Last week in my voice class, we worked on an exercise called River Stories. We were asked to find ourselves standing on the bank of a river—a river that contained every event in our lives from birth to the present moment. And we examined specific life events—stepping stones—plunging into moments that for whatever reason came to the forefront of our subconscious. For maybe one of the first times ever, I began to see my life as a linear chain of events leading up to this very moment. My stepping stones became dominoes and I could see how one event was linked to another. Cause and effect, over and over. And it ultimately brought me some peace. Every moment of my life so far—good or bad—has led to who I am and what I’m doing today. And I traveled through the river of my life unashamed (for once) of the events, decisions, and relationships that make up who I am. And I even shared some of those things with my classmates. What surprised me most about sharing was that there was no judgment attached—I felt no embarrassment or regret, I simply shared some parts of my life as if to say “Well, that happened. So, yeah.” No analysis. Just glimpses of who I am. And I in turn got to see glimpses of other people’s lives. And the whole thing was just kind of beautiful and messy and simultaneously tragic and joyful. So it goes.
I think it’s really exciting to be standing on the proverbial stepping stone that is this MFA program, and not know where I’m jumping to next. What stone will I land on? Right now, I just see a raging river before me with endless possibilities. And it’s okay to not really know what’s next. Right now I’m just trying to focus on my work and on the little things that bring me happiness on a daily basis. Things like having couches in my living room to sit on, a guitar to learn how to play, enough money to buy groceries, musicals to see (and sing while I do the dishes), a roommate to watch Tom Cruise movies with, and a cat to run around my apartment like a furry possessed spirit. I’m just going to stick to my stone right now, and enjoy everything there is to enjoy about this part of my life. Too often I widen my scope to the big picture and work myself into a frenzy because my big picture doesn’t look like everybody else’s. I’m turning 25 in a month and I keep telling myself that I haven’t accomplished enough because I’m not accomplishing the same things other people my age are accomplishing. But then I step back and remember that everyone has a different river, with different stepping stones, and different horizons.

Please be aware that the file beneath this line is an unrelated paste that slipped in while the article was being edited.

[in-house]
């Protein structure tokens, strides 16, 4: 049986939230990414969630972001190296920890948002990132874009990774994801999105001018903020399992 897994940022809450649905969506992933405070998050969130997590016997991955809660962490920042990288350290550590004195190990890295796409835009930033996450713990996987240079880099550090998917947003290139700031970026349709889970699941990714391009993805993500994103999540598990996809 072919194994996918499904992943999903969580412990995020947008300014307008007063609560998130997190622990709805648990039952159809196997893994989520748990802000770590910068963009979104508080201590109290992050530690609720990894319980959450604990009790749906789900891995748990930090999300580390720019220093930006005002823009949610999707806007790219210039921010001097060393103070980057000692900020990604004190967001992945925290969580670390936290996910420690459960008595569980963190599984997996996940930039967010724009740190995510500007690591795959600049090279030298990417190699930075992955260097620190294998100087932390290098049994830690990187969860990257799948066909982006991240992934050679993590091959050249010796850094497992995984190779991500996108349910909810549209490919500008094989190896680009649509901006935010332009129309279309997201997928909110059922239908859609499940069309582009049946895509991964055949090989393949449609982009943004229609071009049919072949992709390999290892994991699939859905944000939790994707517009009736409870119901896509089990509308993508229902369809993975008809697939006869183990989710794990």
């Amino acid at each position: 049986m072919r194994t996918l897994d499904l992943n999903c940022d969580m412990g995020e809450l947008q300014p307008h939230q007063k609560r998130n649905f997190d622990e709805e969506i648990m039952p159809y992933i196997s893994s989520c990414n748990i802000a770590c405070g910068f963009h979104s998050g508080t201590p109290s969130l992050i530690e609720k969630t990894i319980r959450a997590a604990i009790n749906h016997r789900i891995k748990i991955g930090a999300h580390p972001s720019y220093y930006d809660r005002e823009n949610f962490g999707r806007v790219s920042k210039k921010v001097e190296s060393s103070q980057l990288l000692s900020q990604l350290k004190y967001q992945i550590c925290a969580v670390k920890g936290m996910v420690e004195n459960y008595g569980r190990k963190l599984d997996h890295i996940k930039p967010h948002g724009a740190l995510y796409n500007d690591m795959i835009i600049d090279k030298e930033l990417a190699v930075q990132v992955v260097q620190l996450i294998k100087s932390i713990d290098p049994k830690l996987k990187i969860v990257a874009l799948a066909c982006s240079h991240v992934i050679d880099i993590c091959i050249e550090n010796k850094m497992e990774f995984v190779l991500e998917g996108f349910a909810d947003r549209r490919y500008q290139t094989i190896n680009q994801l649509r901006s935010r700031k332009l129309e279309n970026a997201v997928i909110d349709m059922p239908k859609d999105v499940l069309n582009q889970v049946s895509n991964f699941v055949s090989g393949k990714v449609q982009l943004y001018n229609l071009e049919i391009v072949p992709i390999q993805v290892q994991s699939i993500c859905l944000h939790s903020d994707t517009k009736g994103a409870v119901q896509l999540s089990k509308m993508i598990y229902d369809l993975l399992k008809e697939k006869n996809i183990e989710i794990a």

I think what I find drastically different about this year is my willingness to really commit. I try to find ways every single day in class to push myself further and work even harder. I don’t want to be the silent observer anymore. I don’t want to be the person who has a million questions and never asks them. Keeping with this quasi-cheesy stepping stone metaphor, it’s really almost shocking to jump back one stone to last year. Thinking back to those first few weeks, I remember being constantly terrified. I remember tugging uncomfortably at my clothes because I didn’t like my body. I remember standing up in front of my voice class to share a poem and dissolving into a puddle of tears because the thought of sharing any part of myself was literally unbearable. I used to walk around the halls constantly berating myself because I “couldn’t do anything.” And I look back at that stepping stone with a lot of tenderness and understanding. Because I had the bravery and the pluck to stick with it. And now, I feel this tremendous sense of growth and accomplishment. Now, I’m not afraid to go first. I’m not afraid to make a mess, and I’m not afraid to play. Sure, I get monumentally frustrated and upset from time to time, but I just keep showing up and giving 100% (sometimes 95%, depending on my coffee intake).
Yesterday in my movement class, my professor said time and time again that in order to survive, we must move forward. We can’t go back—we can only press on. We must find the horizon and move toward it. The stepping stones of my life will always be there. The things that have shaped who I am will never cease to exist. They’re a part of me, and from time to time, I can revisit these stones and remember what it was like to live through them. But I’m going to keep looking ahead. And when it’s time to jump, I’ll jump. And I’ll land on a new stone, and I’ll never forget what came before. I may falter, I may fail, I may lose my balance, but that’s okay. I’m going to keep moving forward.